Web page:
Something I discovered as a result of losing our little battle of wills: Hospital gowns in L&D at our hospital smell like doughnuts. They do, for real. When I put it on, I shuffled over to the boy and made him sniff me, and he agreed. Ask him.

After leaving us in the room alone to (panic) settle in, Nurse McMethy came back and advised me that she'd be "using these white things to strap you down to the bed." To which I shrieked, "STRAPMEDOWNWHY!?" and flailed my rotund ass around, craning to see just what in the crap kind of restraints she was coming after me with. (I swear to you, I had the tiniest of flashes of shit, they finally caught me, they think I'm crazy because it runs in my family and now they're going to commit me and I'm never going to leave. They think I'm insane, and they'll take my baby and leave me here forever, those FUCKERS, where's my knife when I need it, oh wait I don't own a knife. Okay, so maybe it was a big flash.)

This obvious burst of obvious fear, at least, got more than a sloe-eyed blink from Trackmark O'Rehab, and she explained that the straps were to hold the sensors to my stomach, and the sensors were to monitor the baby. God. Duh. Well, fucking FINE THEN, strap away.

Speedball LeBongwater hooked said sensors to my belly and immediately clapped her hands and said, "I found the baby!" Now. She said this like I would say "Look, a Buick!" if I were digging in a sand box. Given the fact that I was pregnant and we were looking for the heart beat, her initial surprise did nothing to convince me of her sobriety OR experience in her field, because dude? Why so shocked? Is this your first time, are you THAT high, or did you expect my child to be dead? None of these is an acceptable answer, by the way.

Anyway, she turned up the machine and we listened to the heartbeat for quite a long while, while she talked about I don't know what and I cried some more, whispering "Thank you, thank you. Thank you, God, thank you."

The heartbeat started out very soft and very slow, which worried The Boy quite a bit. At this point, I was on cloud 9. I was elated that we could hear anything, and so far beyond worry that I couldn't possibly be bothered with the specifics of WHAT we were hearing. Eventually, the heart rate sped up to a respectable clip, which also worried The Boy, and the nurse attempted to pacify everyone involved by noting that of course it would fluctuate. There is a PERSON in there, duh. (Listen, Doper, you didn't seem to expect anything to be in there but some lint and a used Q-tip, so how about we don't lecture the patients about what is or isn't wherever, hmm? And really. Duh is not a professional way to answer patients that are a LITTLE ON EDGE.)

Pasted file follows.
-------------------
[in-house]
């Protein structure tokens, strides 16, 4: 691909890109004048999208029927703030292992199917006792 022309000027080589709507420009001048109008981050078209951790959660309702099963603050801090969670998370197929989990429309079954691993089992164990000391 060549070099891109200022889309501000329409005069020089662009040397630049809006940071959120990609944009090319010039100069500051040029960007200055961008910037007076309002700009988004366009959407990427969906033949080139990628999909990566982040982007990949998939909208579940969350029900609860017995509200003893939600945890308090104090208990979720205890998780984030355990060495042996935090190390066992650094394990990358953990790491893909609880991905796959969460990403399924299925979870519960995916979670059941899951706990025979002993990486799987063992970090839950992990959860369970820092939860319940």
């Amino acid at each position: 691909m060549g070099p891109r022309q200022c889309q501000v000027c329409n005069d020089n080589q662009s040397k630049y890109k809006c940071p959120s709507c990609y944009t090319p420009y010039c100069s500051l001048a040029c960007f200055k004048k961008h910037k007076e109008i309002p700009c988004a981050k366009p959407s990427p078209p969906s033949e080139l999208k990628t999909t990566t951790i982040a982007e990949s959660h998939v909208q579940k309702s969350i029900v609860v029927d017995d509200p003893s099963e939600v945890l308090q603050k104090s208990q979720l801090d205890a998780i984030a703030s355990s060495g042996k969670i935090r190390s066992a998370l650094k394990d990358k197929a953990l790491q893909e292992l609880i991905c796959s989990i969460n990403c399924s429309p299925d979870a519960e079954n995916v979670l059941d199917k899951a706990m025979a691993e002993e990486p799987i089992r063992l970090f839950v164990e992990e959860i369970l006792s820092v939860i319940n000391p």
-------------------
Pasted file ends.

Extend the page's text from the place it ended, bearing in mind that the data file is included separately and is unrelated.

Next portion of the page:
We listened to the baby thump and move -which I could eventually, finally feel- in response to The Boy's side of the conversation. I cried some more. The Boy finally smiled, the light of realization easing the stressed furrow of his brow when I said, "See. I told you he can hear you. I told you he knows your voice," and he could hear that it was true.

After about 30 minutes, Heroin Von Cokeaddiction assured us that everything was probably fine but, wait, she wasn't really QUALIFIED to say that, so don't hold her to it. She told me to get dressed while she shuffled off to find a doctor. Someone, she assured us, that would be all certified in babies 'n shit.

Yes, really.

Turns out, MY doctor was the one on call, and we caught him right before he had to perform emergency surgery on a woman that had not been as fortunate as we were. He told me to make an appointment for an ultrasound with his nurses (He stressed the HIS part of the nurses, trying not-so-subtly to stay an arms length away from our mutual friend) and told me to do kick counts three times a day, coming back in if the numbers were too low.

So here we are. Tomorrow morning is the ultrasound, and we'll find out if there's something wrong or if the kid was just feeling relaxed. Really, really, really relaxed...

Can I tell you I've been a wreck since the hospital? And I haven't been treating anyone very nicely because they're all loud and stupid and I just want to sit here and concentrate on the baby kicking and they won't just go the hell away and leave me to it? And that I'll be a wreck until my doctor looks at me and says, "It's okay. Breathe. Everything's going to be okay." because I am so, so scared? Can I admit, just here, that my head hurts so badly not from the stress itself, but because I've been scowling/squinting so hard as I listened internally to those little kicks for the last couple of days, that I'm actually injuring myself?

I'm crossing my fingers until they break. I would pray, but I don't know that God wants to hear much from me in the way of bargaining. And so I just ask for strength. I ask for the grace not to take this out on The Boy. I hope for peace. It's all I can do. It's not enough, but it's all I have.

Tuesday, August 11, 2009

Swing away.

Wasn't that what the dying wife in the movie Signs said? "Tell (I forget his name) to swing away"? Or whatever?

I might be making that up. There's been a serious lack of sleep in my life lately, due to strange dreams where everyone has this other alien, strange creature living inside their body in a bubble, and people have to talk to these creatures and clear everything with them, like, "Hey, Mr. Bubble, do you think we should have milk or water?" and it's all really distracting for me because while I'm dreaming these dreams I'm so put out thinking that it's all so fucking inconvenient and pointless, because what difference does it make? And then I realize (while still dreaming) that the dreams are all kind of really obviously about my pregnancy because I call my belly Mr. Bubble and being pregnant is just like having some weird creature living inside of you, so I'm kind of lamenting the entire time I'm asleep that I'm not really very deep or original and that my subconscious mind is SO. FUCKING. BORING. And anyway, it's none too restful.